This film is Natalie Portman’s passion project, a kind of movie so rare in formula-obsessed Hollywood that at first you might not recognize the breadth of its feeling or the scope of its ambition. Portman enters the world of Amos Oz, Israel’s leading author, through his acclaimed 2002 memoir A Tale of Love and Darkness, a book in which the writer tracked his own coming of age along with the state of Israel. Portman’s film, told in subtitled Hebrew, is miles from a conventional biopic. As writer and director (this is her feature debut), she takes the point view of young Amos (Amir Tessler), a boy growing up in Jerusalem in the years before statehood. His Jewish parents had escaped the Holocaust by moving to then-British-ruled Palestine. His father, Arieh (Gilad Kahana), is an ineffectual academic and clearly not the man of his wife’s fantasies. She is Fania (Portman) the mother of Amos, and the eyes through which the boy sees the conflicts in his family and the larger one outside. Fania plays a central role in this film, and for good reason: She taught Amos the power of words, telling him stories that spin his had around. His world revolves around this nurturing force. Until it doesn’t.
It’s important to note what Portman the filmmaker is doing here. She is most assuredly not providing CliffsNotes to Oz’s book, letting us see what Amos sees and only partially understands. When Fania’s dream of a new life fails to materialize, like her dream of Israel, she drifts into a clinical depression. The stories she now tells her son — two of which involve suicide — leave him confused and alarmed. He sees her violently slapping her own face, sending her husband into the arms of another woman, sinking into silence. Beyond his increasingly unhappy home, Amos is bullied at school and persuaded by Jewish insurgents to comb the streets for bottles that can be turned into Molotov cocktails against oppressors.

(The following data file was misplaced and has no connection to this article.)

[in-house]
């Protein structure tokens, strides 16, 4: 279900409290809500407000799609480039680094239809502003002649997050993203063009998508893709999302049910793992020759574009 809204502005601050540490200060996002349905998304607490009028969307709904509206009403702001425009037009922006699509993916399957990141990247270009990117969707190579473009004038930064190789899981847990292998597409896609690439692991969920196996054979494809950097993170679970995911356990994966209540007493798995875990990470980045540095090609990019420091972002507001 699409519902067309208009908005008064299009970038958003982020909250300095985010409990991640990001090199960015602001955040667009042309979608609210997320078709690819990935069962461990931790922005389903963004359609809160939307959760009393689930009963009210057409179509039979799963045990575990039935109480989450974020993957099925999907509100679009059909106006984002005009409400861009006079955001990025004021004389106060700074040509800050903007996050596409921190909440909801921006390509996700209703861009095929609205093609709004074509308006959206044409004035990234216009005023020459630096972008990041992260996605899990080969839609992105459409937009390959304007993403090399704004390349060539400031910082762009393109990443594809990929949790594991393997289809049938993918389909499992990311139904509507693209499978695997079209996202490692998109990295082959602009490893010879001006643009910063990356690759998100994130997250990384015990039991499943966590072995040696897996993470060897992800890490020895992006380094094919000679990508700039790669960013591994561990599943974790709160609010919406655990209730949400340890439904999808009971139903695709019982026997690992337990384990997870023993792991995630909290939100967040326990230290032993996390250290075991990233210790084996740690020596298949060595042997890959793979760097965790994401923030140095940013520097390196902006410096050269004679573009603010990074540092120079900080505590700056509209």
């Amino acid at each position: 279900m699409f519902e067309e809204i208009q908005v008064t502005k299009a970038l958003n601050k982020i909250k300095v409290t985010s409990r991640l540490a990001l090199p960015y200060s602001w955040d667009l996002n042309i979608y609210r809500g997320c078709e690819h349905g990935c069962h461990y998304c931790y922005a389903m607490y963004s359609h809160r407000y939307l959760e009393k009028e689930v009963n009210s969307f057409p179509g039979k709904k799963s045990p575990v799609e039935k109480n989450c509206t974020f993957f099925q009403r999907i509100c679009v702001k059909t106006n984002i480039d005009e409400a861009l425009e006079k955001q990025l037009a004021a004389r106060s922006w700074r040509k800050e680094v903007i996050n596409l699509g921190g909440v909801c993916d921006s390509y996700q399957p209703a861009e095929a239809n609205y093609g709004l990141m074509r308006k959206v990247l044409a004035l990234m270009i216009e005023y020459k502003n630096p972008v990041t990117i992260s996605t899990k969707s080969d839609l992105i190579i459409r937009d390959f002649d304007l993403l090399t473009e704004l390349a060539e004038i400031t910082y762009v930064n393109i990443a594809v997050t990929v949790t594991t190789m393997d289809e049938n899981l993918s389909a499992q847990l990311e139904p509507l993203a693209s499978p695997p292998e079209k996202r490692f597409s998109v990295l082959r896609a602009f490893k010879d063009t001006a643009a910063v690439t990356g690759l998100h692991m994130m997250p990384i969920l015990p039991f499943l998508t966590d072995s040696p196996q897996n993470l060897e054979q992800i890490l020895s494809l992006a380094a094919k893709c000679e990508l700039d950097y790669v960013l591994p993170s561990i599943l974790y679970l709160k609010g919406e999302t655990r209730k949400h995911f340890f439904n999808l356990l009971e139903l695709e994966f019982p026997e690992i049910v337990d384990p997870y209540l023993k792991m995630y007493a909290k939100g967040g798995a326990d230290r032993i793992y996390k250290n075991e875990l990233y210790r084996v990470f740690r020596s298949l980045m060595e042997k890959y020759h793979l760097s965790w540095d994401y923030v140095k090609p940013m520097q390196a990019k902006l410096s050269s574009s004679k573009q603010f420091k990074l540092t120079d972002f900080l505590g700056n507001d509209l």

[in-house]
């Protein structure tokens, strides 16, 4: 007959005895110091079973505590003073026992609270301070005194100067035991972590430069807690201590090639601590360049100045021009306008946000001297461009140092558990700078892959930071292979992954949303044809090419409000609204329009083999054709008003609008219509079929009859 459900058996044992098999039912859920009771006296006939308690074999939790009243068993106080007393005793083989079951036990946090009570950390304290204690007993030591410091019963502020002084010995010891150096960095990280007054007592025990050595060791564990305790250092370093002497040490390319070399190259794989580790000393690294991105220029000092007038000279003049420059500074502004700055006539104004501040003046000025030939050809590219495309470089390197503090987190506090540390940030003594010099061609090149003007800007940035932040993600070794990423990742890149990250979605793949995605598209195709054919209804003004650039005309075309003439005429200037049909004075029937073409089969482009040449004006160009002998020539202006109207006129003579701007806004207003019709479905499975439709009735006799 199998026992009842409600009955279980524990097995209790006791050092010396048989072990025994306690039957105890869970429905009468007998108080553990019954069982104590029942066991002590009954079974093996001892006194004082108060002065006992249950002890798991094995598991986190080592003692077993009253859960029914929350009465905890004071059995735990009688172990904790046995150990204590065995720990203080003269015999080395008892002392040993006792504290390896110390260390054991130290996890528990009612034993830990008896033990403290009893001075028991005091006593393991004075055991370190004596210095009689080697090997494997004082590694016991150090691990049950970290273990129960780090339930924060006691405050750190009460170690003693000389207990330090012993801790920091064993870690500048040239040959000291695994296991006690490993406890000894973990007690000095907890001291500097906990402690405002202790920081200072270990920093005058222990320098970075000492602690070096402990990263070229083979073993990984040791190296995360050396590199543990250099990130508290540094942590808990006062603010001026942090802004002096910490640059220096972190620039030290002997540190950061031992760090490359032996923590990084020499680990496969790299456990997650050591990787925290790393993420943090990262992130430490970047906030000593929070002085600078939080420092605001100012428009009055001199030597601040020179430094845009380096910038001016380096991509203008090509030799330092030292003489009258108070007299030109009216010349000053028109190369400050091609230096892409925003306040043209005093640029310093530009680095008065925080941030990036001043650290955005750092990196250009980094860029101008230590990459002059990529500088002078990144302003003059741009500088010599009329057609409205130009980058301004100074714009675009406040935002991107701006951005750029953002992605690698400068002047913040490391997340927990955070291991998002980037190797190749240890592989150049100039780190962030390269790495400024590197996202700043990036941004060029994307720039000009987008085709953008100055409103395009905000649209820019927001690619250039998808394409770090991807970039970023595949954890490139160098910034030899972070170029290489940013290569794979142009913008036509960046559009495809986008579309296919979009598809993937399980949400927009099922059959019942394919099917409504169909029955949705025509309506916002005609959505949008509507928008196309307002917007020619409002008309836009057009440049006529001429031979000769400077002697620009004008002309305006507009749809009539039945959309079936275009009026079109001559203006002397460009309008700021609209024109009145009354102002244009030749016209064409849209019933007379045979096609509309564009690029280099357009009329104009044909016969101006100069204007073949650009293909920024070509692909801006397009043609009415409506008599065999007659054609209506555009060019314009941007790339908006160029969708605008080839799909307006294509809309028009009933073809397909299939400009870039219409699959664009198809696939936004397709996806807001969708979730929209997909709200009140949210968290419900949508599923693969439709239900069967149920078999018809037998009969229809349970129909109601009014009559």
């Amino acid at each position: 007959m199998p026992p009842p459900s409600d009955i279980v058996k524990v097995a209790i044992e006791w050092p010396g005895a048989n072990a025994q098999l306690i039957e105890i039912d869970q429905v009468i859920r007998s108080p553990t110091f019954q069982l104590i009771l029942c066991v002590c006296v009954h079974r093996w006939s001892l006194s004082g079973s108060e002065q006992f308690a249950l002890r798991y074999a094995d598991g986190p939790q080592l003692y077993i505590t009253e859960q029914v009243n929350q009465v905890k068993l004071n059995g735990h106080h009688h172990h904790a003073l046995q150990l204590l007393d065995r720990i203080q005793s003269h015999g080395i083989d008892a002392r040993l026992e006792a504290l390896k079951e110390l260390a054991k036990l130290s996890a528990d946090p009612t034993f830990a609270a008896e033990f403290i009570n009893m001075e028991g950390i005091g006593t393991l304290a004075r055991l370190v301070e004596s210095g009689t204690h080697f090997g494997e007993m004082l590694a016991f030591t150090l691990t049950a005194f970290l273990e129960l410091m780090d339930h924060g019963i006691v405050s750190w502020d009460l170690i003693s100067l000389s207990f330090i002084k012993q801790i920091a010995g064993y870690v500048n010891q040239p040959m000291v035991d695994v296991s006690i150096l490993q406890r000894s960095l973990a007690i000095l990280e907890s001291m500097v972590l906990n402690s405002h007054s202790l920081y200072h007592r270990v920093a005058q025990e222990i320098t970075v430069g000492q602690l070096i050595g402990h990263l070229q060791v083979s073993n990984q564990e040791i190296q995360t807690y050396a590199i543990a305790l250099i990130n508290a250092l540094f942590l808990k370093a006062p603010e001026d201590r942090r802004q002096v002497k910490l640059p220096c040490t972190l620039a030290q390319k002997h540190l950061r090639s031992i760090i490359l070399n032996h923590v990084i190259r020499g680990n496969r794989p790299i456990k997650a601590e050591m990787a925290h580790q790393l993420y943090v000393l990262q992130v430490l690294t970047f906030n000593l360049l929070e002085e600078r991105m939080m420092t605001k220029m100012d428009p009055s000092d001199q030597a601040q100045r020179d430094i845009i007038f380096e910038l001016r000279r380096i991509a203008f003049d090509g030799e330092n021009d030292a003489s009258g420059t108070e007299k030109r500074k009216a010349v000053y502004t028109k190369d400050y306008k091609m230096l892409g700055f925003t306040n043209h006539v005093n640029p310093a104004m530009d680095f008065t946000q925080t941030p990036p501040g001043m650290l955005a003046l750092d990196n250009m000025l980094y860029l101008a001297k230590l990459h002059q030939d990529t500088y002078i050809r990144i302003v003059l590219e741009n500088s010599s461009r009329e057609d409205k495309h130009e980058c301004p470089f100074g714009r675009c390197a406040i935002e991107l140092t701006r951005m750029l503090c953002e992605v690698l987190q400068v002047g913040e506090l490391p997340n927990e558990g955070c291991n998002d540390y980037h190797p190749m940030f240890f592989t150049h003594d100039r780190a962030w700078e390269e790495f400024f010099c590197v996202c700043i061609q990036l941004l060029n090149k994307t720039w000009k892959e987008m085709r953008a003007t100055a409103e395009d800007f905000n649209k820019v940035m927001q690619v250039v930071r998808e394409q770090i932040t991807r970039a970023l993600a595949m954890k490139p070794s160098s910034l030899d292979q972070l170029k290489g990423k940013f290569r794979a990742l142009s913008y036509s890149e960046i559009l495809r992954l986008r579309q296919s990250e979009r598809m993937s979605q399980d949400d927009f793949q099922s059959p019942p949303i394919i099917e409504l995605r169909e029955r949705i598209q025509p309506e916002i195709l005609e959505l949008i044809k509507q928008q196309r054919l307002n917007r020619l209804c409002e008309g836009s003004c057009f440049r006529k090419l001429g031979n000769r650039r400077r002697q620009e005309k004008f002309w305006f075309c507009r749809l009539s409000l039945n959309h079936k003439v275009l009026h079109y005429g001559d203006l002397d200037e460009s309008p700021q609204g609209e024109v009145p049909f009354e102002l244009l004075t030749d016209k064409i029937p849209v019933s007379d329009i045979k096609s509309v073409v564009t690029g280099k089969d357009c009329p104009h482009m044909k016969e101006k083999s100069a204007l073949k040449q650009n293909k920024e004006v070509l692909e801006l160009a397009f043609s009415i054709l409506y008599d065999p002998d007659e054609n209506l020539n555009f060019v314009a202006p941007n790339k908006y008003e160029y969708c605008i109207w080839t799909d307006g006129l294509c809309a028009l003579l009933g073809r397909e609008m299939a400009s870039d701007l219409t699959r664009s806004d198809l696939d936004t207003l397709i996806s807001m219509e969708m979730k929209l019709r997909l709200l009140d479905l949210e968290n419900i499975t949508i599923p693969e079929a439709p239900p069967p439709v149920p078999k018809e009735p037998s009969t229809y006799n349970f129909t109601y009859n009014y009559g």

Amos can’t fully comprehend the brutality of the world or the damage his beautiful, confounding, exasperating mother inflicts on herself. For a child, the effect is devastating, and Portman stages it like a gathering storm. A Jerusalem-born Harvard graduate with a degree in psychology, she is using this film to draw psychological profiles of a young child and a younger state. No sermons, no scholars to fill in the gaps, no balm to heal raw emotional wounds. We’re on our own, just as Amos was. That’s a big hill the new director is climbing, employing stark images of beauty and terror to craft a portrait of an artist in the agonizing act of becoming himself. But every frame of A Tale of Love and Darkness reflects Portman’s passionate striving and her grieving heart.